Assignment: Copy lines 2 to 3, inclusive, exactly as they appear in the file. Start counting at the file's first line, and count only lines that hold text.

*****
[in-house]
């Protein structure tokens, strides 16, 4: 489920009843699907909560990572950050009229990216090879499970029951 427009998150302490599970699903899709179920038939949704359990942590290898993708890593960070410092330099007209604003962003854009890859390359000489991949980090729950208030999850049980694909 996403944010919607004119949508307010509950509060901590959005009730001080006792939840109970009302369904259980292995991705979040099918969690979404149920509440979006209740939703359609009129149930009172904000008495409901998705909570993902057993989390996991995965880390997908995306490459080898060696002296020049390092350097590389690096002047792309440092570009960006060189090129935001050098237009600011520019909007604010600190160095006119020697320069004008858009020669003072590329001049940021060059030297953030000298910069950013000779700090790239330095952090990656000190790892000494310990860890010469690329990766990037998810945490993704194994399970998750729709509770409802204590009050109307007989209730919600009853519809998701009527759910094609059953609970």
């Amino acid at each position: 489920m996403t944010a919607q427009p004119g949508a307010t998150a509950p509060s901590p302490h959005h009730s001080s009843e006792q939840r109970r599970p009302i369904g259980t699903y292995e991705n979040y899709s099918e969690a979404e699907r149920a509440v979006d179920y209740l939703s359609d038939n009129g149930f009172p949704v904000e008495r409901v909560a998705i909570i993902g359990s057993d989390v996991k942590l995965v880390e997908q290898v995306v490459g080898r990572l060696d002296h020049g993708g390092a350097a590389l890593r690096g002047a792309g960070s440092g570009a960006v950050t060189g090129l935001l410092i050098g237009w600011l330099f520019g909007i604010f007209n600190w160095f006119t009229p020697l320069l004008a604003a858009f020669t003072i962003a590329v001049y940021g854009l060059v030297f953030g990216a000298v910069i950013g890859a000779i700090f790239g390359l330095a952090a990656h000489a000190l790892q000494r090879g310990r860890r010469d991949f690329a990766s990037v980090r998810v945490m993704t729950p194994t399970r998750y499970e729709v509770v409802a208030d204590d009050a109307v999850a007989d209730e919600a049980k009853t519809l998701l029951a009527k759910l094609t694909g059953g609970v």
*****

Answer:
């Protein structure tokens, strides 16, 4: 489920009843699907909560990572950050009229990216090879499970029951 427009998150302490599970699903899709179920038939949704359990942590290898993708890593960070410092330099007209604003962003854009890859390359000489991949980090729950208030999850049980694909 996403944010919607004119949508307010509950509060901590959005009730001080006792939840109970009302369904259980292995991705979040099918969690979404149920509440979006209740939703359609009129149930009172904000008495409901998705909570993902057993989390996991995965880390997908995306490459080898060696002296020049390092350097590389690096002047792309440092570009960006060189090129935001050098237009600011520019909007604010600190160095006119020697320069004008858009020669003072590329001049940021060059030297953030000298910069950013000779700090790239330095952090990656000190790892000494310990860890010469690329990766990037998810945490993704194994399970998750729709509770409802204590009050109307007989209730919600009853519809998701009527759910094609059953609970």
């Amino acid at each position: 489920m996403t944010a919607q427009p004119g949508a307010t998150a509950p509060s901590p302490h959005h009730s001080s009843e006792q939840r109970r599970p009302i369904g259980t699903y292995e991705n979040y899709s099918e969690a979404e699907r149920a509440v979006d179920y209740l939703s359609d038939n009129g149930f009172p949704v904000e008495r409901v909560a998705i909570i993902g359990s057993d989390v996991k942590l995965v880390e997908q290898v995306v490459g080898r990572l060696d002296h020049g993708g390092a350097a590389l890593r690096g002047a792309g960070s440092g570009a960006v950050t060189g090129l935001l410092i050098g237009w600011l330099f520019g909007i604010f007209n600190w160095f006119t009229p020697l320069l004008a604003a858009f020669t003072i962003a590329v001049y940021g854009l060059v030297f953030g990216a000298v910069i950013g890859a000779i700090f790239g390359l330095a952090a990656h000489a000190l790892q000494r090879g310990r860890r010469d991949f690329a990766s990037v980090r998810v945490m993704t729950p194994t399970r998750y499970e729709v509770v409802a208030d204590d009050a109307v999850a007989d209730e919600a049980k009853t519809l998701l029951a009527k759910l094609t694909g059953g609970v």